He’s a shadow of himself, struggling to hold together a façade of strength in the face of tremendous uncertainty as he waits for the next chapter of his life to begin. As she begins to absorb the weight of what they, too, lost in the conflict, Rachael’s stance toward 'The Germans' begins to soften, slowly, evidenced by small gestures. She invites Freda to practice piano in the main living quarters any time she would like. Slowly, the tension between Rachael and Lubert begins to take on a different dimension, as she begins to see him as a kindred injured spirit and finds herself drawn to him. Lewis, meanwhile, remains oblivious to the blossoming relationship between Rachael and Lubert, too consumed by his duties and too closed off from Rachael to take note of her infidelity. Only too late does he realize what his neglectful attitude might have cost him. Rachael and Stephen’s two wounded souls find themselves in the grips of a reluctant attraction that pulls them ever closer to one another. Finally, enmity and grief give way to passion and betrayal, changing the course of their lives forever.
Rachael Morgan is a woman struggling to deal with the death of her young child and baffled and shocked by her husband’s decision to share a house with someone she sees as the enemy. In drama, you normally deal with the bit that leads up to the dramatic moment, in this case the death of their son. But this film asks, what happens after that? How as a couple do you come out of something that's so unimaginably horrific? How do you rebuild a relationship? She's a woman who's forced to hide her wildly turbulent inner life behind a mannered mask of composure. This is a story of a woman who’s been married some 15 years and is therefore quite a mature woman and also a woman who's a mother. Regarding the complexity of Rachael’s emotions, the film remarks on the simmering hatred and loathing that lived just below the surface. She's, for all intents and purposes, prejudiced. She’s lives through the war, through being bombed in London. What she’s never seen is the catastrophe that had happened in Germany.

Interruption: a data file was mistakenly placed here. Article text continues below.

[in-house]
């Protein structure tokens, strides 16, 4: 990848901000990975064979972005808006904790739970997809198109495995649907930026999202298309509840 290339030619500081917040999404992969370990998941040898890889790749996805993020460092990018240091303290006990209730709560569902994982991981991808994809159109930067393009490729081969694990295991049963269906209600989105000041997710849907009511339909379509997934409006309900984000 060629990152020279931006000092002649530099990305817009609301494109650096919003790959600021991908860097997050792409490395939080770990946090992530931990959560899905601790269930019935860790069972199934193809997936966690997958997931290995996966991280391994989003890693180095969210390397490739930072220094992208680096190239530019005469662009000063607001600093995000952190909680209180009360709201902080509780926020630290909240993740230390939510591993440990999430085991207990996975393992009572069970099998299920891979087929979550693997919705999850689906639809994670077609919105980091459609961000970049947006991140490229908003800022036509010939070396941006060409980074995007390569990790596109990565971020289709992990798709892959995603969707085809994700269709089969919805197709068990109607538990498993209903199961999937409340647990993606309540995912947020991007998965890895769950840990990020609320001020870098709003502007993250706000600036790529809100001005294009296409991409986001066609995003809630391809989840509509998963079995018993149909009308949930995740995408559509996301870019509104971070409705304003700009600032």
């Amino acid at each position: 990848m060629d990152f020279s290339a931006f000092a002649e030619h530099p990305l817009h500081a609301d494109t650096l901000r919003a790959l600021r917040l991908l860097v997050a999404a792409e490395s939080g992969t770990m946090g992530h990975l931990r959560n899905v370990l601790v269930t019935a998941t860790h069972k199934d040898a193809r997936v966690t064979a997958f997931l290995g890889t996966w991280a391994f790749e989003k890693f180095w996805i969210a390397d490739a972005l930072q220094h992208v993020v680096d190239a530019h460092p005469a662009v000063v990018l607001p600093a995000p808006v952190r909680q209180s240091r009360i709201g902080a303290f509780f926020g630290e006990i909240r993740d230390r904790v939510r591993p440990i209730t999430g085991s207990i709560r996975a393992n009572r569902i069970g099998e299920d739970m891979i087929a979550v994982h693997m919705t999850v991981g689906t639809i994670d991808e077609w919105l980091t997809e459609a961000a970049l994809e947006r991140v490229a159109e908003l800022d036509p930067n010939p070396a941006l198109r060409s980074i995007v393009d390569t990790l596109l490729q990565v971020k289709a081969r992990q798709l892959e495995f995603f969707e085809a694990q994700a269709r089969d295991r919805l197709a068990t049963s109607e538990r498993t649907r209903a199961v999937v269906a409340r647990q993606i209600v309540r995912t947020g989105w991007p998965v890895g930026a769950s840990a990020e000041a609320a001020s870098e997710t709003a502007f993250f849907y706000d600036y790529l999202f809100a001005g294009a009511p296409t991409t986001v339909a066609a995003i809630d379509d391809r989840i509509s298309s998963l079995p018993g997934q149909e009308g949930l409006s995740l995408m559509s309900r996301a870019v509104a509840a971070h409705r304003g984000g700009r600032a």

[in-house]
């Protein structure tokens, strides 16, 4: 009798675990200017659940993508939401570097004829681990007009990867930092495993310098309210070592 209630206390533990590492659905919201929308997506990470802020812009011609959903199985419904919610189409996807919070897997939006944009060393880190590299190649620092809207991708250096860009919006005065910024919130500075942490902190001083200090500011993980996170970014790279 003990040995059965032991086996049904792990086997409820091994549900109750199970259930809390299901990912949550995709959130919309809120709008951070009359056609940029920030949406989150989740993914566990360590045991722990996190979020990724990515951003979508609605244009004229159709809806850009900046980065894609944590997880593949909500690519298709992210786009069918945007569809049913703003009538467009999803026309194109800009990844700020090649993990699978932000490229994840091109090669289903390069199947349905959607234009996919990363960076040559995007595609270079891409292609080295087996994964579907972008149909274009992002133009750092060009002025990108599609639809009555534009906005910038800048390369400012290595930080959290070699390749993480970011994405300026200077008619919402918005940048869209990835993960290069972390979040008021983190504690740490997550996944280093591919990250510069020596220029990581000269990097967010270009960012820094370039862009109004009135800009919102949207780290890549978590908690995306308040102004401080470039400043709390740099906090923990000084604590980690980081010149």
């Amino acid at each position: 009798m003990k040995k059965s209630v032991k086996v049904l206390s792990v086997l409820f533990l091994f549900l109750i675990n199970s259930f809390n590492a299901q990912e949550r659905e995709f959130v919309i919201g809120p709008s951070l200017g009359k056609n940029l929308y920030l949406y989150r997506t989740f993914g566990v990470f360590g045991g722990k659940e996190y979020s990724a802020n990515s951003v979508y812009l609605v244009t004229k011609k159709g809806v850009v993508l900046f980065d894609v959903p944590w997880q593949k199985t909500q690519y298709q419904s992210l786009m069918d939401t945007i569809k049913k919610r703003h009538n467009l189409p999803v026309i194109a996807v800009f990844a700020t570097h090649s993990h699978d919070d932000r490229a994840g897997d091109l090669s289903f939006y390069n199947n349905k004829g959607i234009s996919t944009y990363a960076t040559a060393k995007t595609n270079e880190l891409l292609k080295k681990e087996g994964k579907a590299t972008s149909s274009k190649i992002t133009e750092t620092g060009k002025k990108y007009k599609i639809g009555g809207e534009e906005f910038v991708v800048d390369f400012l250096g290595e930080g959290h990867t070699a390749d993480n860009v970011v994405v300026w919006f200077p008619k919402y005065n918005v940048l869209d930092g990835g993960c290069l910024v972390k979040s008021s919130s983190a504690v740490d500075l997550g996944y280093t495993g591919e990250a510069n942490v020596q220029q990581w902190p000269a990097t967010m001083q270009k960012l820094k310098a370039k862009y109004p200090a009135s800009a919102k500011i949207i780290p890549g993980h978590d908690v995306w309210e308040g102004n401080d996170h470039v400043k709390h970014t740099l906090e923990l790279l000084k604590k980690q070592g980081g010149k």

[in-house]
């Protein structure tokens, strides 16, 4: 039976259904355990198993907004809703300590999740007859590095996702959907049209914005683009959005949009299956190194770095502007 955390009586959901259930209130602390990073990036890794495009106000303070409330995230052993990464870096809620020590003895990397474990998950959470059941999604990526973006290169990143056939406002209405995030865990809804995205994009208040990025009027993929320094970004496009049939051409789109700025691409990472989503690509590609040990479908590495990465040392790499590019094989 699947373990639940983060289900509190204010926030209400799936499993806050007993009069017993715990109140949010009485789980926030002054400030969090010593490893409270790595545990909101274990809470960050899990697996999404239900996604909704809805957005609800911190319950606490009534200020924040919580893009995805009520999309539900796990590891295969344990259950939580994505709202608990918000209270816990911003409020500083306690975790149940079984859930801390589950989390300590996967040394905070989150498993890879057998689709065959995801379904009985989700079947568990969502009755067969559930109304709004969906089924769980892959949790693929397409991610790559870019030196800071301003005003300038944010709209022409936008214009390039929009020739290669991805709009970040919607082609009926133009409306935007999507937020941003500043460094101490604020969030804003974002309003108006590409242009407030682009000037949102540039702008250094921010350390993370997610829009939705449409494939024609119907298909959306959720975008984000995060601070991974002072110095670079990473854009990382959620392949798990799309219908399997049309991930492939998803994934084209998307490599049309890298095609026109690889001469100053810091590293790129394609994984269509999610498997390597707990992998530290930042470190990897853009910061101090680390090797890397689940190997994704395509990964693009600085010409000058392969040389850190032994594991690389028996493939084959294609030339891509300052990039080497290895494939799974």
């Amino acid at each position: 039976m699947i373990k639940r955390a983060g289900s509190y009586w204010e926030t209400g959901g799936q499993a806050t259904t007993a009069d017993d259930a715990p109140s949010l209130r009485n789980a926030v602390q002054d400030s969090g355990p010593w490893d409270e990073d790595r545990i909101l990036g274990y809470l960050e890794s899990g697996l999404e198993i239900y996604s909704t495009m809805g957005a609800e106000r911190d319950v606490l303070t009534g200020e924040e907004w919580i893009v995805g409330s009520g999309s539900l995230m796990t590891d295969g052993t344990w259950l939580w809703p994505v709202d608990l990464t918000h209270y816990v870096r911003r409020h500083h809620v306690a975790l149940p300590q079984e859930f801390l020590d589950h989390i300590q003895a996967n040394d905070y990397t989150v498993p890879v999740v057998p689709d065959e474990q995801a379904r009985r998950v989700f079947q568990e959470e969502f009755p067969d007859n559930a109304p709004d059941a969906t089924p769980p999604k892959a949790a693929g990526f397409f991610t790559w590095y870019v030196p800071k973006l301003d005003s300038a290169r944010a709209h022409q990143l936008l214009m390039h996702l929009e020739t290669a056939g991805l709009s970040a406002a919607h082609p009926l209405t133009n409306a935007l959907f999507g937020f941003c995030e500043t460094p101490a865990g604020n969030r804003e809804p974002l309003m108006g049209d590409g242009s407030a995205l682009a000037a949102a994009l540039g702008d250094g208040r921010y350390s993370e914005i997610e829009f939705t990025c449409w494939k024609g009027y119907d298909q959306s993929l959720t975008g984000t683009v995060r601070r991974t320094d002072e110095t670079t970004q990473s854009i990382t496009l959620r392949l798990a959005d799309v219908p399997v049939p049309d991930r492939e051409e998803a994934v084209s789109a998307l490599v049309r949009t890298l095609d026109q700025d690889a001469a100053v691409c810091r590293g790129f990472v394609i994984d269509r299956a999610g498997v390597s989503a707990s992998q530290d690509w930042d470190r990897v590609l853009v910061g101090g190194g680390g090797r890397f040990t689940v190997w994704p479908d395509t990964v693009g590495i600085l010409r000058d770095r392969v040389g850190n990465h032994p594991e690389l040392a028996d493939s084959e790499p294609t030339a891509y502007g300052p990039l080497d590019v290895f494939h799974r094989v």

In her mind, it’s us and them. She despises them. She blames them for the death of her son and the entire war. She comes in with her fixed idea of who these people would be and then suddenly is forced to confront the fact that they're people who are grieving in the same way that she's grieving, who've suffered incredible loss in the same way that she has. The relationship with Lubert begins with a sexual need. But also he’s somebody who understands what she’s going through and will confront it, as opposed to her husband, whose way of dealing with his grief is to simply not talk about it, to shut down and not in any way give her the support that she needs. That pushes her into finding solace somewhere else. You can’t really understand Rachael’s resurrection from the ashes of her grief unless you understand the scale of horror that she’s thrown into. It's an intimate story about a woman who, having suffered a cataclysmic experience, finds a way to rebuild her life and move toward a more hopeful future.